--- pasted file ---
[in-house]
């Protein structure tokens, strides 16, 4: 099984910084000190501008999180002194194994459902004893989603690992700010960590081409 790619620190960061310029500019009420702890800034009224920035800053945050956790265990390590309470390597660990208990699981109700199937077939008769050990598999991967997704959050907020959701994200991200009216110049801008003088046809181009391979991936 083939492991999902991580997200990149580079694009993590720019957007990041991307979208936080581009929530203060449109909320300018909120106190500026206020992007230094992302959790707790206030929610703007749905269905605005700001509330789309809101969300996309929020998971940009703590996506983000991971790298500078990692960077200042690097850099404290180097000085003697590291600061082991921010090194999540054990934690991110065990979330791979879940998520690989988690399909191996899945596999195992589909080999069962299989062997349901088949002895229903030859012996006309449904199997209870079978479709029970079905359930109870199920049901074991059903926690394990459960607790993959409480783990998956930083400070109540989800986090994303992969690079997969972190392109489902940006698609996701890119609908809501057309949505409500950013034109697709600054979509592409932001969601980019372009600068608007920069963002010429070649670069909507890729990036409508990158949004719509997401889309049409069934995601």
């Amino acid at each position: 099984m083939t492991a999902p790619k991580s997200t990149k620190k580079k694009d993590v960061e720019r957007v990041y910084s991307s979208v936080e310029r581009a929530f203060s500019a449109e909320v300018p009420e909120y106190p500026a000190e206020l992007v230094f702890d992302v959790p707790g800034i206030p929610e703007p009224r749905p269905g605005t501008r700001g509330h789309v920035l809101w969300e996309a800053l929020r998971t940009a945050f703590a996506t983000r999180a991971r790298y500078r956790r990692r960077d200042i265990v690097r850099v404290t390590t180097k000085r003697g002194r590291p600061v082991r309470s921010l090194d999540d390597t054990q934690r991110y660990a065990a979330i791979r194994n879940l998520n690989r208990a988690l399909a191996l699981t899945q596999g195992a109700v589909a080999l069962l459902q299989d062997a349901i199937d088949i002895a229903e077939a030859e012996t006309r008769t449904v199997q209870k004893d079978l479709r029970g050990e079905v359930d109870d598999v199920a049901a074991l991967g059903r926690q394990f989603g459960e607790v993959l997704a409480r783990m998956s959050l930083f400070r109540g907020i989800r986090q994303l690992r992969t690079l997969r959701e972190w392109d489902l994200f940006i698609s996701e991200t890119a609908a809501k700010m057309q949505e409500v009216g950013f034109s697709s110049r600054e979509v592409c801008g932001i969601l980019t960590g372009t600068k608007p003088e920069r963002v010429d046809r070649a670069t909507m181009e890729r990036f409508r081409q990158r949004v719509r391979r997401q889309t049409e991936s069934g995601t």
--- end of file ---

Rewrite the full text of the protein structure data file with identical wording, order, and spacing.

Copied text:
[in-house]
């Protein structure tokens, strides 16, 4: 099984910084000190501008999180002194194994459902004893989603690992700010960590081409 790619620190960061310029500019009420702890800034009224920035800053945050956790265990390590309470390597660990208990699981109700199937077939008769050990598999991967997704959050907020959701994200991200009216110049801008003088046809181009391979991936 083939492991999902991580997200990149580079694009993590720019957007990041991307979208936080581009929530203060449109909320300018909120106190500026206020992007230094992302959790707790206030929610703007749905269905605005700001509330789309809101969300996309929020998971940009703590996506983000991971790298500078990692960077200042690097850099404290180097000085003697590291600061082991921010090194999540054990934690991110065990979330791979879940998520690989988690399909191996899945596999195992589909080999069962299989062997349901088949002895229903030859012996006309449904199997209870079978479709029970079905359930109870199920049901074991059903926690394990459960607790993959409480783990998956930083400070109540989800986090994303992969690079997969972190392109489902940006698609996701890119609908809501057309949505409500950013034109697709600054979509592409932001969601980019372009600068608007920069963002010429070649670069909507890729990036409508990158949004719509997401889309049409069934995601």
């Amino acid at each position: 099984m083939t492991a999902p790619k991580s997200t990149k620190k580079k694009d993590v960061e720019r957007v990041y910084s991307s979208v936080e310029r581009a929530f203060s500019a449109e909320v300018p009420e909120y106190p500026a000190e206020l992007v230094f702890d992302v959790p707790g800034i206030p929610e703007p009224r749905p269905g605005t501008r700001g509330h789309v920035l809101w969300e996309a800053l929020r998971t940009a945050f703590a996506t983000r999180a991971r790298y500078r956790r990692r960077d200042i265990v690097r850099v404290t390590t180097k000085r003697g002194r590291p600061v082991r309470s921010l090194d999540d390597t054990q934690r991110y660990a065990a979330i791979r194994n879940l998520n690989r208990a988690l399909a191996l699981t899945q596999g195992a109700v589909a080999l069962l459902q299989d062997a349901i199937d088949i002895a229903e077939a030859e012996t006309r008769t449904v199997q209870k004893d079978l479709r029970g050990e079905v359930d109870d598999v199920a049901a074991l991967g059903r926690q394990f989603g459960e607790v993959l997704a409480r783990m998956s959050l930083f400070r109540g907020i989800r986090q994303l690992r992969t690079l997969r959701e972190w392109d489902l994200f940006i698609s996701e991200t890119a609908a809501k700010m057309q949505e409500v009216g950013f034109s697709s110049r600054e979509v592409c801008g932001i969601l980019t960590g372009t600068k608007p003088e920069r963002v010429d046809r070649a670069t909507m181009e890729r990036f409508r081409q990158r949004v719509r391979r997401q889309t049409e991936s069934g995601t």